During the night the southerly gale raged; rain continued steadily until the small hours before becoming sporadic; squalls in darkness. The wind persisted, then, at 5:32 a.m. an earthquake jolted the house; hard and swift, as if the world had tried to kick me awake. It succeeded.
By dawn violent gusts had begun to boot the sky to bits, breaking the concrete-coloured layer into rough clouds. A listless sun mustered enough strength to wash a little colour over the clouds—salmon, mauve, a faint lilac, a muddy, weak yellow-brown, and behind it all the washed-out duck egg blue of clear sky. It didn’t last. The temperature continued to drop—on TV that evening I saw snow closing down the Desert Road—and by late morning the cold showers had returned. Once, I heard a soft rattle on the windows and looked up to see sleet driving in and sliding down the panes. I muffled myself in fleece and thick socks and fingerless gloves; I drank hot cups of tea; Ralph did his best to keep us both warm; but finally I could bear the cold no longer. I lit the fire in the late afternoon and Ralph relinquished my lap for the prime spot where he could toast his fur in the front of the imprisoned flames.
“Where are the eagles and the trumpets?
Buried beneath some snow-deep Alps.” 
After the southerly I rode again along the coast, out towards Pencarrow Head. Pedalling hard to heat up, squinting into the late sun, everything salted with the smell of fresh-thrown kelp. Feral goats browsed the gorse hillsides; a pair of oystercatchers fossicked just out of reach of waves that ran up the beach, stretching towards the wrinkled pink legs then retreating, hissing as they slid back down. The birds made short runs, stopped to look, probed among the stones. Along the shingle beach, blackbacks picked dying mussels from the wrack, lifted them high into the evening and dropped them to break and ooze on wet shingle. I stopped and watched; saw the moment of release—the beak opening, the black silhouette of the shellfish beginning its final arc, the long fall beneath beating wings.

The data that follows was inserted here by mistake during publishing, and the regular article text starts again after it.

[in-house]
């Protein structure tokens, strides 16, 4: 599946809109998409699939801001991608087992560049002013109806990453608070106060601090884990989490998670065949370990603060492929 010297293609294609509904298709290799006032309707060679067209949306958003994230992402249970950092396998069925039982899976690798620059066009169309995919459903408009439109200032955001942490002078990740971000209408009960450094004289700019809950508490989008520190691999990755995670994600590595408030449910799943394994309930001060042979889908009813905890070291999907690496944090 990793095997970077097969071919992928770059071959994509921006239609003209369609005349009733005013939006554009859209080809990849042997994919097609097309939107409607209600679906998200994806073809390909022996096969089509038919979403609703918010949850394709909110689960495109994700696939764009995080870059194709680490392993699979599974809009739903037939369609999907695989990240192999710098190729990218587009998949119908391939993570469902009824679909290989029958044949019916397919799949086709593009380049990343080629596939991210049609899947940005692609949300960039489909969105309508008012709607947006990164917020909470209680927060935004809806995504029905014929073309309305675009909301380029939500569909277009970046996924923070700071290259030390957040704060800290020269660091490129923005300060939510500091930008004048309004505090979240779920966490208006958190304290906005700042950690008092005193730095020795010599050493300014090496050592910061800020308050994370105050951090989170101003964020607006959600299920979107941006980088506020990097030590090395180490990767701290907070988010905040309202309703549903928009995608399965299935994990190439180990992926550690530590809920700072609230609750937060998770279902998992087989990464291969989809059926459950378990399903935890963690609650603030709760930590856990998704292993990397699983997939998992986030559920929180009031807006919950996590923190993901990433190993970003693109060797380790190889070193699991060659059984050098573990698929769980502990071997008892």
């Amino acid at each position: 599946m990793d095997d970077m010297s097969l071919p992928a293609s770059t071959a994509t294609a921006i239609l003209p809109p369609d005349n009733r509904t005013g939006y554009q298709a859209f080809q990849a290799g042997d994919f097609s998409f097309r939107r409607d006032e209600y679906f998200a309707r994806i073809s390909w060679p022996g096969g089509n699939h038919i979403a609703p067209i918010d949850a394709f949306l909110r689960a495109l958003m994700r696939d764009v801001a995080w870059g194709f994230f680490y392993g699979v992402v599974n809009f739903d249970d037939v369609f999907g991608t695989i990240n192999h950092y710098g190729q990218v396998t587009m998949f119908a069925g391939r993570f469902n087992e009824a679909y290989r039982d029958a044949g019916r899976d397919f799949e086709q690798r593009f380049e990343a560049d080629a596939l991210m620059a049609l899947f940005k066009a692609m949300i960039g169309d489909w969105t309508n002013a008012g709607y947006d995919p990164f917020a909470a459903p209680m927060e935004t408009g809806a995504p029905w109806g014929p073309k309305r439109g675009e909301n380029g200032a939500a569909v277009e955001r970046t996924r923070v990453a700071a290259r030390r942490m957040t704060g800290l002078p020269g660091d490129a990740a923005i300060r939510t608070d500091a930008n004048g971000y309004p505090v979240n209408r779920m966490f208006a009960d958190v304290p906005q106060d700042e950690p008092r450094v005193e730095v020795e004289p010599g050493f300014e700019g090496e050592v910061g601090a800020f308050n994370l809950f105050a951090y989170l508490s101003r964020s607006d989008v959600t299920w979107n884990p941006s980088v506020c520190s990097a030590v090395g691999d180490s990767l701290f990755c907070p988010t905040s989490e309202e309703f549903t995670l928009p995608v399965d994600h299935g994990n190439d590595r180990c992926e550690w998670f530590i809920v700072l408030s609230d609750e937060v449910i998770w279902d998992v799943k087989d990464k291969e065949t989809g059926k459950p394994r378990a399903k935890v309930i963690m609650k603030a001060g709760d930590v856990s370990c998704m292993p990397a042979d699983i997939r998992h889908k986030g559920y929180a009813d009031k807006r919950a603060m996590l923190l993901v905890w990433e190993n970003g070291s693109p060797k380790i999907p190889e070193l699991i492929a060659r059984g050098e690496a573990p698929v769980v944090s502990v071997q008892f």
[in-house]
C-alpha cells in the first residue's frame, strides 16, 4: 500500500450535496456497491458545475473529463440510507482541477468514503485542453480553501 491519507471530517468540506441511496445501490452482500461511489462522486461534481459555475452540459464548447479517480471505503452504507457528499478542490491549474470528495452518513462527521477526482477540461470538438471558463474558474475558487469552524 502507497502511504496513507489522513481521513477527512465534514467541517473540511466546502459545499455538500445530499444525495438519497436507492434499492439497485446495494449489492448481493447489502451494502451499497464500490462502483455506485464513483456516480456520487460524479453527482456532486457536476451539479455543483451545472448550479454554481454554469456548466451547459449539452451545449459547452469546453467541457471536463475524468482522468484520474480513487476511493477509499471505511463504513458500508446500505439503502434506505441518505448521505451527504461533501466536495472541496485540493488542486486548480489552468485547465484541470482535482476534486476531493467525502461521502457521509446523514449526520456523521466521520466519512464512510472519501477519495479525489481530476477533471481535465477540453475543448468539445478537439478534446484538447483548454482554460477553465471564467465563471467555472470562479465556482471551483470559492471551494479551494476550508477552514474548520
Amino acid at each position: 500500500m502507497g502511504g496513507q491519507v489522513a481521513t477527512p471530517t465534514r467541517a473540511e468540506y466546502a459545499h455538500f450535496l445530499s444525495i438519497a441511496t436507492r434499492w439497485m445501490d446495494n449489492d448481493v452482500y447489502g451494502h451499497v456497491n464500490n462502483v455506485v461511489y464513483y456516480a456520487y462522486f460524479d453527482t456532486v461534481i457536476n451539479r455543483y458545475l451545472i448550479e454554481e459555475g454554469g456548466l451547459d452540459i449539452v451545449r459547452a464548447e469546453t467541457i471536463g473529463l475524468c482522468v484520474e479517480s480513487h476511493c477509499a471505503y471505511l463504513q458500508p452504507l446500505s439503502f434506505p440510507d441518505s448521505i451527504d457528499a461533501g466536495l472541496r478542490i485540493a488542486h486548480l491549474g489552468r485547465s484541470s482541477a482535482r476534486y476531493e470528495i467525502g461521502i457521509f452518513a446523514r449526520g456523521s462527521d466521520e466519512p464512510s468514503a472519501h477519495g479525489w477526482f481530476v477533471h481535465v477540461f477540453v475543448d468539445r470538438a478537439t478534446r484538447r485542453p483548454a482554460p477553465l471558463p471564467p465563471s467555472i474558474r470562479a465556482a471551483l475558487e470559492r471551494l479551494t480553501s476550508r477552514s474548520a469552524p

“the rocks are rushing towards me
I am about to be dashed on my home
I have never known such speed
nor such solicitous wings
following my fall.” 
I watched the conclusion—the big gull, hard-eyed, picking at the limp flesh, shaking it hard to free it from its shell. The transfer of life: mussel becoming gull. Eventually the gull would become something else, perhaps those flies rising in dark clouds from the wrack where a few feathers still clung to desiccated tissue glued to the bones of a wing; perhaps voracious sea lice; perhaps the crabs waiting for high tide and the chance to creep and scuttle sideways and pull and tear, always alert for the shadow overhead. What might remain of the gull might dissolve into the sea, to be filtered by the mussel anchored for a while to ...
where I have breathed in
and breathed out
sucked and silently squirted” 
The ferries were sailing again. The Arahura slid up the harbour, a deep thrum resonating through the evening like the first hint of an approaching earthquake; the giant engines of orogeny. By now the world had turned, obscuring the sun; the shadow of the western hills crept up the bluffs and valleys behind me, another kind of encroaching tide. White goats, yellow gorse, ochre slipfaces. In the curve of a sheltered bay, small, widely separated waves flowed in, hardly more than long ripples, drained of physical energy but full of poise; a kind of elegance and grace in the way each ran along the surface of the sea, unbroken except where the near end touched shore and crumpled in a soft collapse of foam that followed the curve of the bay. As each wave passed, the almost iridescent colours of the reflected sky shimmered, heaved, then relaxed, waiting for the next long pulse.
“I think we come here so our words
can fail us, get humbled by the stones, drown,
be lost forever, then come back
as beach glass, polished and anonymous,
knowing everything.” 
I biked home into the twilight, into the cold, knowing everything and able to explain nothing.
Photo 1: Shoreline, Point Arthur, Eastbourne.
Photo 2: Coast near Pencarrow Head.
Photo 3: Feral billy, loc. cit.
Photo 4: Sea, rock, mussels. loc. cit.
Photo 5: Breaking wave, Point Arthur.
 T.S. Eliot, from A cooking egg. In: Collected Poems 1909–1962. London, Faber & Faber (1974). ISBN 0 571 05549 4.
 James Norcliffe, from Last confessions of a bivalve. In: A Kind of Kingdom. Wellington, Victoria University Press (1998). 128 pp. ISBN 0 86473 351 8.
 James Norcliffe, op cit.
 Don McKay, from Finger pointing at the moon. (Thanks to Matthew Hollet for pointing me to Don McKay’s poetry).
Photos and words (other than the quotes [1–4]) © 2006 Pete McGregor